How to get startedThe place to start is to work out who your audience is, where they are, and what your purpose for being on social media is. Who buys your product? Is it for teenagers? Or will it appeal to stay-at-home dads? Work out which social platform your target audience uses, to make sure you reach the right people. There are plenty of different platforms, so do some research into the right match. Each has a different identity: Facebook appeals to an older demographic, Instagram requires a strong visual identity, LinkedIn is more suitable for B2B communications and Snapchat is relatively new. You’ll need to decide how to use your social media team to expand your business. Do you want them to create adverts on Facebook? Do you want customers to contact you with queries on Twitter? Perhaps you want your team to shoot and post photographs of your flower bouquets on Pinterest, or work with a YouTuber to create a sponsored video. Social media offers all these options and more, so it’s up to you to sit down and work out what will most appeal to your target audience, before thinking about how your team might best implement it. See also our blog on small business and startup social media strategies.
Good manners on social platformsYour social media presence is the public face of your business, so it’s vital to decide on a tone and a set of rules for everything your company posts online. Different businesses have different needs. If your company is young and edgy, then a jokey, witty Twitter account is appropriate, but if you’re in charge of a corporation or a health product, a formal tone will likely work better. Your social media team should be aware of the tone you have set for your business. They’ll need to know whether they’re allowed to swear, make jokes, talk about rival businesses, discuss politics and so on. You might want to put one member of your social media team in sole charge of your Twitter feed to keep the company’s “voice” consistent, or you may be happy to allow several people to tweet, as long as they stick to the house style. Sometimes you’ll encounter negative feedback, or ‘trolling’, and you’ll need to decide how you want your social media team to deal with it: you may decide that it’s best for your team to ignore feedback, or you might allow your social strategist to engage with users directly.
Your Social Media TeamSocial platforms are extremely time consuming, so most companies employ dedicated members of staff to manage their social media output. A full social media strategy team comprises a set of employees who specialise in different areas, but smaller companies may find it easier to combine key roles to save money. If you don’t have the people power in-house, an alternative is to outsource your advertising through social media so you can get on with the day-to-day running of the business. For most small business owners, hiring a whole social media team would be too expensive, and, in truth, completely unnecessary. Look instead for a good all-rounder, who has all the core competencies you need to ensure your marketing activity really packs a punch. The important skills needed for social media marketing are:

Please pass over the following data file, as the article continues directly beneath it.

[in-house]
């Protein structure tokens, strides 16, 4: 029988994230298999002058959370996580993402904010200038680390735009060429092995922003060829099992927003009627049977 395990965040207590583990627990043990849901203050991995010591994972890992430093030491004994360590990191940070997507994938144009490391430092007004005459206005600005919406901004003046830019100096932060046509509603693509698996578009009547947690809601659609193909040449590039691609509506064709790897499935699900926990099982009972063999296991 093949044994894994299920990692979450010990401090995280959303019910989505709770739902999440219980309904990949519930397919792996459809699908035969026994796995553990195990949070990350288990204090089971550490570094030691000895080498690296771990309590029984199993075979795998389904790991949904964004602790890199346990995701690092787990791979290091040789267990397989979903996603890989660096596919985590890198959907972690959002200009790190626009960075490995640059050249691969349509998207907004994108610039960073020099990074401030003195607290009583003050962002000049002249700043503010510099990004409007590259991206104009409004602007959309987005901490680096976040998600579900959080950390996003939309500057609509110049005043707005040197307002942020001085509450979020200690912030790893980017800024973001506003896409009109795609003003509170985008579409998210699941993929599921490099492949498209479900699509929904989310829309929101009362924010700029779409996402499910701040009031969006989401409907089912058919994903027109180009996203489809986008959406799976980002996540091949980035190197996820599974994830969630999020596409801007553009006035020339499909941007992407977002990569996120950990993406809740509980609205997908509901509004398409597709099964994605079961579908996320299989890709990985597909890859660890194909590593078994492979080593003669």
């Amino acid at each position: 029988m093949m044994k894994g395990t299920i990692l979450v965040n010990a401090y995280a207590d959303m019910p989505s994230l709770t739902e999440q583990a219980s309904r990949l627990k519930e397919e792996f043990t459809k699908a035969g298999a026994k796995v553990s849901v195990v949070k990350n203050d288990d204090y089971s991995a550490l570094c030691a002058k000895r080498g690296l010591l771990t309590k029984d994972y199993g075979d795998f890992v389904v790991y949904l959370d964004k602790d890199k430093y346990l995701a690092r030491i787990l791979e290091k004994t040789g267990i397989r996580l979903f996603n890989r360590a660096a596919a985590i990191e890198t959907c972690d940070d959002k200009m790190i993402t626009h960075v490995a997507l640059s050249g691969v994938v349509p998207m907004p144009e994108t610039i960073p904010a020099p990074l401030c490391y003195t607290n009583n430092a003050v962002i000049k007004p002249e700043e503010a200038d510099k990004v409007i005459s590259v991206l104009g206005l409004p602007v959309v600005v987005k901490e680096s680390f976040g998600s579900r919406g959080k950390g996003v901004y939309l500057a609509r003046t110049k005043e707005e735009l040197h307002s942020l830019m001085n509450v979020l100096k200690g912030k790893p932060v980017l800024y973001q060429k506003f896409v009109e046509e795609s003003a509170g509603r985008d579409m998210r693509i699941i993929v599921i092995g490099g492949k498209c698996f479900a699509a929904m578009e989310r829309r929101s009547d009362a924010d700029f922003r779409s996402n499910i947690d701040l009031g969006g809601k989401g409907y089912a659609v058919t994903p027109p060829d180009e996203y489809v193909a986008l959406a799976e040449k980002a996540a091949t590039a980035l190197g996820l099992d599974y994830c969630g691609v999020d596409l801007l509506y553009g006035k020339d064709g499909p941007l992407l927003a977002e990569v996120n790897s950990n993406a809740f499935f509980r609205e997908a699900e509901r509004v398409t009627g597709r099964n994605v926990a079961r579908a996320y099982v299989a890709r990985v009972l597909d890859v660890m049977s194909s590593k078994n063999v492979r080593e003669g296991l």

Organisation Management skills are required to keep everything running smoothly. The ideal person needs to juggle a lot of tasks at one time. Your social media strategy plan will have to integrate fully with your broader marketing and business objectives, so it is important that your chosen hire has a broad understanding of the company as a whole and of the different team members, in order to direct queries to the right person.
Storytelling Being a proficient writer is essential. When you post on social media, you are essentially giving your brand a voice. The social media support you bring on will be responsible for all public interaction, whether that’s writing original content to post on social platforms (see our blog social media marketing ideas – how to keep content engaging or our page on content marketing services), replying to Tweets or addressing feedback on a YouTube video. A good writer will fully understand your brand guidelines, and be able to demonstrate a knack for writing in your tone of voice. They also need to remain cool under pressure and be able to diffuse difficult situations quickly. The anonymous nature of the internet gives users a license to be more aggressive than they might be face-to-face.
A social superstar Ultimately, the person you hire has to be knowledgeable about social media! They need to be active across multiple social media platforms and fully up to date with each platform’s quirks and individual features. They need to know how to get “likes” on Facebook and Instagram, retweets on Twitter, and should have all sorts of other digital tricks up their sleeve to promote your business as effectively as possible.
Selling A degree of product knowledge is important in order to answer any product queries, but if you have in-house sales support, it often works well to setup good communication channels so that complex requests and queries can be handled by an expert. Ultimately, you are there to make more sales, so you should have your best people involved at that stage!
Analysis and reporting Finally, you need someone with a head for figures and a flair for digesting complicated numerical information. A good social media manager should be able to analyse data to show the success of their social media campaigns, and to help pick the right influencers to work with your business.